I'm starting a new series about my first trip to Brazil, and my initial impressions of the country and the culture. On the trip, I spent two weeks in Rio, Pernambuco, and Bahia. The first stop was Rio.
I'd been studying in Buenos Aires, where I was largely unimpressed by the culture (tango, protests, and meat), with the exception of the mouth-watering beef, and I ended up making friends with Brazilians. I took a Portuguese class and began planning a trip to Brazil after the semester was over. I had gone to Argentina from the Dominican Republic, and I missed the "tropical" culture, which I managed to replace with Brazilian culture.
So one night in July 2006, I flew from Buenos Aires to Rio on a red eye with two friends, after going to my friend's birthday party. After a night without sleep, I woke up in Brazil.
When we landed, the first thing I noticed was the Igreja da Penha, which is a beautiful church set on a bump of a hill near the runway. Ever since then, it's the first thing I look for as soon as I land or take off in Rio, like a beacon.
I had requested a transfer from the hostel where we were staying, but no one showed up to meet us. I was too tired to panic, and attempted to use the payphone. Unfortunately, I was the only one with any knowledge of Portuguese, so I was in charge. One of the pushy local cab drivers tried to help me call the hostel, and when I got through, the person announced that they had forgotten about our transfer. Sorry, tough luck. So the sleazy cab driver took us to Ipanema, ripping us all off fair and square.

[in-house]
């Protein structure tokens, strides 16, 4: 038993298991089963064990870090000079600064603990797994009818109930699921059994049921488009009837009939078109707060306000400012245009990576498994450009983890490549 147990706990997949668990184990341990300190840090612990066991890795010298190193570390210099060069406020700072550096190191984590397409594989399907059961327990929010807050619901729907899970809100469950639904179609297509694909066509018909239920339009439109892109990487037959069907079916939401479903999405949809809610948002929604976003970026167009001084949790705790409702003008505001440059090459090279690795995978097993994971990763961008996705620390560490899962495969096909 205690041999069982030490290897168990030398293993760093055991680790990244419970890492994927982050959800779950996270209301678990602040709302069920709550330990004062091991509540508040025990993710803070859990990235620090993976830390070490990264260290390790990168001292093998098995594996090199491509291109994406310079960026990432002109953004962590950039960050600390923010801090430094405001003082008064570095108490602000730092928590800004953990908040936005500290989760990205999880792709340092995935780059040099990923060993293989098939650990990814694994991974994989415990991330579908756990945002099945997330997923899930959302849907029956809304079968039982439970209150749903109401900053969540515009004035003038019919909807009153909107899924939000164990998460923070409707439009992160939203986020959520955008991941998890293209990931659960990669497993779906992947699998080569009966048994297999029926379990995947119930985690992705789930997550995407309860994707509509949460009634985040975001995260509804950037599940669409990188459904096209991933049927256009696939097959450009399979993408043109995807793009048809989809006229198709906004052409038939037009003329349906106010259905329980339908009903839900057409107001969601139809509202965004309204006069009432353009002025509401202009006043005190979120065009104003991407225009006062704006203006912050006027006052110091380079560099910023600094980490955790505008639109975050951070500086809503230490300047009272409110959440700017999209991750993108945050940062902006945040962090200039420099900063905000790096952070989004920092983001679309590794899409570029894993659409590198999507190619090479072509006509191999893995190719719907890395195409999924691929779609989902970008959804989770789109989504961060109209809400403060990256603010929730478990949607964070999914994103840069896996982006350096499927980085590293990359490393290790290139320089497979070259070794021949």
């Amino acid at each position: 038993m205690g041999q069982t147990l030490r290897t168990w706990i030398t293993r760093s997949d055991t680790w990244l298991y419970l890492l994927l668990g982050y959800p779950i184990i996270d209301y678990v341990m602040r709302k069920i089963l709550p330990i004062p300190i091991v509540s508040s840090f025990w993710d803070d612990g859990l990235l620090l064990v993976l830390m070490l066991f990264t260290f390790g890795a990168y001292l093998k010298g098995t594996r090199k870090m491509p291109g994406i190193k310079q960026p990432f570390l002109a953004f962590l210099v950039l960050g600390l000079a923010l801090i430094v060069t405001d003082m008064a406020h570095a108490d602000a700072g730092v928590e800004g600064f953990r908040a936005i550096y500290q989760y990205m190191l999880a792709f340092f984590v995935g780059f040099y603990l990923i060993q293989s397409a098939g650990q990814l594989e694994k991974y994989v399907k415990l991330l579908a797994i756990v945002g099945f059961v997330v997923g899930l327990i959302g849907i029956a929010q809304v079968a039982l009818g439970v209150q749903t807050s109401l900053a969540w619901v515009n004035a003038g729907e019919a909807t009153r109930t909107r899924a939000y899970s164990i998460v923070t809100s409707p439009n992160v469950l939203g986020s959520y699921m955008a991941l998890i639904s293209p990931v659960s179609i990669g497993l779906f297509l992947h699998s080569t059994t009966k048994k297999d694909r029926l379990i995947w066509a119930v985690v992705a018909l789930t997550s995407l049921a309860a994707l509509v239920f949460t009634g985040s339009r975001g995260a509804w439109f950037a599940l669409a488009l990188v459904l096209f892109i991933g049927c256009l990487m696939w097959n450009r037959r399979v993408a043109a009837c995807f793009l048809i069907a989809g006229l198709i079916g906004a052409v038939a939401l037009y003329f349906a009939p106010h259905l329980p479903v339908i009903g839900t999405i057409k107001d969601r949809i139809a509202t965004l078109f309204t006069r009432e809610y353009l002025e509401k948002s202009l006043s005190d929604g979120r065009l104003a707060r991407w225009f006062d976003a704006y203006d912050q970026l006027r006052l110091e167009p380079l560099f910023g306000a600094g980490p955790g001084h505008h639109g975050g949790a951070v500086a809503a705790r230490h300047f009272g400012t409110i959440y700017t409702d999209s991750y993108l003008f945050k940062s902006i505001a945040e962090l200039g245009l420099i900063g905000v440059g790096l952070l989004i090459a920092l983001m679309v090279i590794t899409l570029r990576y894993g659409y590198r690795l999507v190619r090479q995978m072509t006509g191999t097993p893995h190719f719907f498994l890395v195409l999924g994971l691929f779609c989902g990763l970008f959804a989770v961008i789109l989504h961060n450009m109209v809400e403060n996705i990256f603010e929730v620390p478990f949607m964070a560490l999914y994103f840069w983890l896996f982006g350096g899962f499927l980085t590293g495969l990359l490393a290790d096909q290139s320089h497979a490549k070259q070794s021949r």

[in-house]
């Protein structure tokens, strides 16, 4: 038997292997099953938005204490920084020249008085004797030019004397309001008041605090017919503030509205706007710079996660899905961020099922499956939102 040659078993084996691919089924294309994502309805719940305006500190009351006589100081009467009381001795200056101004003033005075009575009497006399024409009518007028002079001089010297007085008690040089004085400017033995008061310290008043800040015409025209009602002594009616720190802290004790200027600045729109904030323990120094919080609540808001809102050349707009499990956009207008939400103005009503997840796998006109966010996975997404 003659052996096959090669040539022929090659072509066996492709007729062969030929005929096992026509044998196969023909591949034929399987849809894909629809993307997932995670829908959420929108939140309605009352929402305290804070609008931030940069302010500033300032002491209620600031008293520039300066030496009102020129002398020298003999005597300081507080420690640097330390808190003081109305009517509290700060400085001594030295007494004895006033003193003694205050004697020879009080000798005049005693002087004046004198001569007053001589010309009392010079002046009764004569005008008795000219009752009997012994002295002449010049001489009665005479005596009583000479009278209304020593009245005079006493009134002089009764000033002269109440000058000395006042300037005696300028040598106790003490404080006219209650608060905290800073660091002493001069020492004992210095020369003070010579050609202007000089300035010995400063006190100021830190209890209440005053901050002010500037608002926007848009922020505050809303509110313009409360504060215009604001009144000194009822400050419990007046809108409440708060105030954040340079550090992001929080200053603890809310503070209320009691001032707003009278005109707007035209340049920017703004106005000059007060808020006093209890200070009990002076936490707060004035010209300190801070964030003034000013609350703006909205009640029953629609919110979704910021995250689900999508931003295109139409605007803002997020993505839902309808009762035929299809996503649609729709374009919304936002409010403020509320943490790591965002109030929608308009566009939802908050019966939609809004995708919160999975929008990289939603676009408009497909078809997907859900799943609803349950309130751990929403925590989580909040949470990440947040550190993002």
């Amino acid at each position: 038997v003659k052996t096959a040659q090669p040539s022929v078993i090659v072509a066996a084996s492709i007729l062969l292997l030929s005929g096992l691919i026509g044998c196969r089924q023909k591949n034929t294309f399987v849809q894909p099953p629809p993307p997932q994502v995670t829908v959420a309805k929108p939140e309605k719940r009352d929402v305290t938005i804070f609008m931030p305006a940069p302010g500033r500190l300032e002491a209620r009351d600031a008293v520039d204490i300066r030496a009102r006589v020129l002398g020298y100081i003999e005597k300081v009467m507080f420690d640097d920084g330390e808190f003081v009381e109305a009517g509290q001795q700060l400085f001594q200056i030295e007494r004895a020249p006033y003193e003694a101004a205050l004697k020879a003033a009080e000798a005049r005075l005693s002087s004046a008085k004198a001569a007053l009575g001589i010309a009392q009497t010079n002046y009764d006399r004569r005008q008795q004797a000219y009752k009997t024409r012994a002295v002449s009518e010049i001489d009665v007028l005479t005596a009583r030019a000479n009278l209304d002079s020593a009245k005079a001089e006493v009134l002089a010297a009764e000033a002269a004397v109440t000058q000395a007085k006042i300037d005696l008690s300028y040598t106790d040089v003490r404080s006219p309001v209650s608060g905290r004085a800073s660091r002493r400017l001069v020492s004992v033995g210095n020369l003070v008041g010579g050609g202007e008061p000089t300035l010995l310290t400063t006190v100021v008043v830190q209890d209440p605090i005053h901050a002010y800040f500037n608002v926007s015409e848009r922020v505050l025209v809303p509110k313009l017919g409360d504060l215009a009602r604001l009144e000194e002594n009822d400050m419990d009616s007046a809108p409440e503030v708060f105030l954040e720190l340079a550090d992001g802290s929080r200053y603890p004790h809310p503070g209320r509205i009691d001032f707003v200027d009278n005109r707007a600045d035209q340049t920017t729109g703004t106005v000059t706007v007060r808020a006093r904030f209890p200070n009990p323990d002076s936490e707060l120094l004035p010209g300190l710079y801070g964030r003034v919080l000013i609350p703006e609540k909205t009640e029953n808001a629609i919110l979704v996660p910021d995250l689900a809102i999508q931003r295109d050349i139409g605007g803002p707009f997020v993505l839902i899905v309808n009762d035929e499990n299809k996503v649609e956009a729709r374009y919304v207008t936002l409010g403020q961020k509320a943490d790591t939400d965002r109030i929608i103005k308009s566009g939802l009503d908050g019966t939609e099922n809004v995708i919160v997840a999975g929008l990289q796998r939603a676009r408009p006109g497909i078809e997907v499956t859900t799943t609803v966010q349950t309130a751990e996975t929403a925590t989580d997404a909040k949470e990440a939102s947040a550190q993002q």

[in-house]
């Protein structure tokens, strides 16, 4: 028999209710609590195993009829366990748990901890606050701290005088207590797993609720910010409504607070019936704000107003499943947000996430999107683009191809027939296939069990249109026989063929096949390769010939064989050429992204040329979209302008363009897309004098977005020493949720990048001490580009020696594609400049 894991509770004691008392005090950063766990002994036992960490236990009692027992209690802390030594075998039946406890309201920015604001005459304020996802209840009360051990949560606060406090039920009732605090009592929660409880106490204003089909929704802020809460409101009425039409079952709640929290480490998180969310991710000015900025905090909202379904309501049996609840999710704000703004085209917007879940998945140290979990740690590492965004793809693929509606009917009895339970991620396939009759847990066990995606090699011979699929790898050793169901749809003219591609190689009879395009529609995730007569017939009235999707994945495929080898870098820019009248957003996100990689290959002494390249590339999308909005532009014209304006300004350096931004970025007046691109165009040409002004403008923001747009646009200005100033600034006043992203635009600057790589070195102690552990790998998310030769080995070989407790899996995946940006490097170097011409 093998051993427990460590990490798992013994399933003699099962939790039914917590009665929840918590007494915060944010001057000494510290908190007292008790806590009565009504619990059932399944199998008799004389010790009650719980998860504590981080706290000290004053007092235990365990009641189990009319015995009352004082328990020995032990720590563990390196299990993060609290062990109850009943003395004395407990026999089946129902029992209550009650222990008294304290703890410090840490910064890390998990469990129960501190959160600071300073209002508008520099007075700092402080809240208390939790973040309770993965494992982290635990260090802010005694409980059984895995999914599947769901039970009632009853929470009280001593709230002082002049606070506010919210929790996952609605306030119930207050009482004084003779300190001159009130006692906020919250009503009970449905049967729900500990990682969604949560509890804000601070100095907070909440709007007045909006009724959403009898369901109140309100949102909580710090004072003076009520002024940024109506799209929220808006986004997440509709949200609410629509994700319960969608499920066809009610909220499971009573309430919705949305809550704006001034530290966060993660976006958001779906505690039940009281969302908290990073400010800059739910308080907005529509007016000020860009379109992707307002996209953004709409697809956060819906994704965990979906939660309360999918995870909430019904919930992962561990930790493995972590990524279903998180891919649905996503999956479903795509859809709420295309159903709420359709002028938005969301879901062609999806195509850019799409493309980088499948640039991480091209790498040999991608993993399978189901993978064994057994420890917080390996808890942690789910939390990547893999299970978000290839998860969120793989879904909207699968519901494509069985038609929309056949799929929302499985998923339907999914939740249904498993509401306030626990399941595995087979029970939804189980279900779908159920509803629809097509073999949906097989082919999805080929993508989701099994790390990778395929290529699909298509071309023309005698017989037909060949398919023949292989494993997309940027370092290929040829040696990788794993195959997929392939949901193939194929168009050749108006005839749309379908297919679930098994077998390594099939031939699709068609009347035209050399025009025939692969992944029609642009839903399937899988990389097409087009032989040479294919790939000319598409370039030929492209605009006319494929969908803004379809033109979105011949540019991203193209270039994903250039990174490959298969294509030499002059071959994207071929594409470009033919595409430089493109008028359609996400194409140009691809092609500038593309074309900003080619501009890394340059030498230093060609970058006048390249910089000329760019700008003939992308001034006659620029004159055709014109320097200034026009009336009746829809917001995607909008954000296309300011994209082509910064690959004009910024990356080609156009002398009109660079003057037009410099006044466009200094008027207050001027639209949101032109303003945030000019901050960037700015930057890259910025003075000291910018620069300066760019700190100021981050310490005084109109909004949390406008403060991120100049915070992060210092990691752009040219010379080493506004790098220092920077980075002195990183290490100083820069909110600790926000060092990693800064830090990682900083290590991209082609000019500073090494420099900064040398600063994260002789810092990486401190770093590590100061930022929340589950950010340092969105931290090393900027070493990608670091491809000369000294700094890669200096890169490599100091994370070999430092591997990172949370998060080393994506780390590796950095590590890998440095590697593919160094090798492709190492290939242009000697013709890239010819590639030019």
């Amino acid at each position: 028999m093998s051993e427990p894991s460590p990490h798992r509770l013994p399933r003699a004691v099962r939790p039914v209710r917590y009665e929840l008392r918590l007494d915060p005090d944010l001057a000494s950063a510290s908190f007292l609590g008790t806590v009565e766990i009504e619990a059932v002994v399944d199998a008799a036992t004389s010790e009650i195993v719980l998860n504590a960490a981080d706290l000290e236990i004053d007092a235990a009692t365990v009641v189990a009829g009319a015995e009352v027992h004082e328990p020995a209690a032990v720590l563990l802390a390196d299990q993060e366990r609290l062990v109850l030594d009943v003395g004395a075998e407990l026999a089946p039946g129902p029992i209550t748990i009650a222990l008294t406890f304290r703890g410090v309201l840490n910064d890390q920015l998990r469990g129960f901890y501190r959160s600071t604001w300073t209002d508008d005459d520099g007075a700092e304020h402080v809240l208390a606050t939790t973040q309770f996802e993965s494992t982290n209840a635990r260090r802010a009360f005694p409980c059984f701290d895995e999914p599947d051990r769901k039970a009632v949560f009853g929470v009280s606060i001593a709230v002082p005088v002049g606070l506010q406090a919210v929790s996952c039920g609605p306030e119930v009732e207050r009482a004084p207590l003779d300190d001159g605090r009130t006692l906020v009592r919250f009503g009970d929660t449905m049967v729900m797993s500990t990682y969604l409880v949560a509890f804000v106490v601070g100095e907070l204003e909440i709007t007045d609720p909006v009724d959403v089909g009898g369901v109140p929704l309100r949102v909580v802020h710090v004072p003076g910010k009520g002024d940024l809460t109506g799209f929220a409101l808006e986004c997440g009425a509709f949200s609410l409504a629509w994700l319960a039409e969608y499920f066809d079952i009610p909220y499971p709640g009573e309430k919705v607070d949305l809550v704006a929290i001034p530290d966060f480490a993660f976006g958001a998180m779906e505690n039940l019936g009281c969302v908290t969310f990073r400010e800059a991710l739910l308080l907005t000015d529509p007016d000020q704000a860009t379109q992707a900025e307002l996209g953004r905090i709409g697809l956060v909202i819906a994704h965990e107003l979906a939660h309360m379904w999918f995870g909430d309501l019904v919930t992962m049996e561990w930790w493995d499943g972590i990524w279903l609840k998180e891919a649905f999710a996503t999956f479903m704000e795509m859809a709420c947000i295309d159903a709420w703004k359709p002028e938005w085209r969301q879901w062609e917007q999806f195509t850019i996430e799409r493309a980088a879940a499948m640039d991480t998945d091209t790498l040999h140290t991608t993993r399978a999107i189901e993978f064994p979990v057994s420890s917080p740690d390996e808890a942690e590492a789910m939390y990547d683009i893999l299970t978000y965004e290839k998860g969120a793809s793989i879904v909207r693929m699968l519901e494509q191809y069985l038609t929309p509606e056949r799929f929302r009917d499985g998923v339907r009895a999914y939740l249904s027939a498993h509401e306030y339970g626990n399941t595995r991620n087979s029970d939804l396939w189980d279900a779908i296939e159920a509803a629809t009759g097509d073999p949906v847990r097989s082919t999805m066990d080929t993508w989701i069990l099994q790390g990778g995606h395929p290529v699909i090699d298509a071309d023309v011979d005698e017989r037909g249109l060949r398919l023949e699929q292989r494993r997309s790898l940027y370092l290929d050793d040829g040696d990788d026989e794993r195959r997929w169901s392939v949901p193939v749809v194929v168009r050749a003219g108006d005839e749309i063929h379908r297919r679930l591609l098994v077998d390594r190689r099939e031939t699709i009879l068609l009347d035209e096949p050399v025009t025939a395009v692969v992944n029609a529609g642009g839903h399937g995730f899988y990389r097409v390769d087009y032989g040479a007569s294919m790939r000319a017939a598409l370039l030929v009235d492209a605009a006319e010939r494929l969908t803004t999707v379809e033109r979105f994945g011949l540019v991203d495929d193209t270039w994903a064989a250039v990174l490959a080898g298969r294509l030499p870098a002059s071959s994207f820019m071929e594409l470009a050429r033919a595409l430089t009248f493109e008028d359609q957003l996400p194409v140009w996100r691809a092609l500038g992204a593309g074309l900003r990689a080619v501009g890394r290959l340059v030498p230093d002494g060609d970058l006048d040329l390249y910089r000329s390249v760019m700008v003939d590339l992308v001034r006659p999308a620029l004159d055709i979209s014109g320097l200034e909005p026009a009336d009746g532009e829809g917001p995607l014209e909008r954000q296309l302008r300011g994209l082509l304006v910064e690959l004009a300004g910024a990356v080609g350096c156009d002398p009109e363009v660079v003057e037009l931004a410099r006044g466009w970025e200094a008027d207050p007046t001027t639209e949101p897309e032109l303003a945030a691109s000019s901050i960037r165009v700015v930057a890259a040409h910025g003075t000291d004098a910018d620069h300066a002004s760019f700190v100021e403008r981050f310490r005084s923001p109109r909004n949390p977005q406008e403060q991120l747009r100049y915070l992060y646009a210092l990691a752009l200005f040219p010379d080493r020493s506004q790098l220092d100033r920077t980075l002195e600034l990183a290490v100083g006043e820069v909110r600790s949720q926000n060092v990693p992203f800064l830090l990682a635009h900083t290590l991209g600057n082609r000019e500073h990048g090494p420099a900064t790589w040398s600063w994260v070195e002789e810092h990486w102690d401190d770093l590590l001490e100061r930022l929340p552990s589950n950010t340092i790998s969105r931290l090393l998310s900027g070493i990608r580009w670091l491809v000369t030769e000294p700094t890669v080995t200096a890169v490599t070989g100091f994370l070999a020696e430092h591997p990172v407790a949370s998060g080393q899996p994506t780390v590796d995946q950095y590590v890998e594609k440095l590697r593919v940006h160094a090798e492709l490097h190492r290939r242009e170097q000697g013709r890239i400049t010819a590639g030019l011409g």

On the way to the hostel, I couldn't get over how normal the city looked. It was a big city, like any other. My Argentine host family had basically told me that Rio was a war zone, and bid me farewell as if I might not make it back alive. But I have little recollection of the favelas that line the highway from the airport, but I do remember emerging on the highway near the Feira de Sao Cristovao, and marveling at the enormous hills we passed, and the tunnels we went through. "We're going under Cristo now!" the cab driver announced at one point.
We stayed at the Ipanema Beach House, which is good for one thing and one thing only: the location, a few blocks from the beach. Somehow, I got stuck in a room with eight other people, on the second bunk on a triple bunk bed. I tried to sleep once we'd checked in, though it wasn't easy with people coming in and out of the room. We met up with two other friends there, and in the afternoon we all headed to the beach, which didn't look at all like it did in "City of God." But it was stunningly beautiful, and I couldn't quite believe it was real. We bought cangas and passed out, shivering slightly in the sand.
"This is heaven," I thought as I drifted off.
I didn't have the slightest idea that this ridiculously beautiful city would very soon be my new home.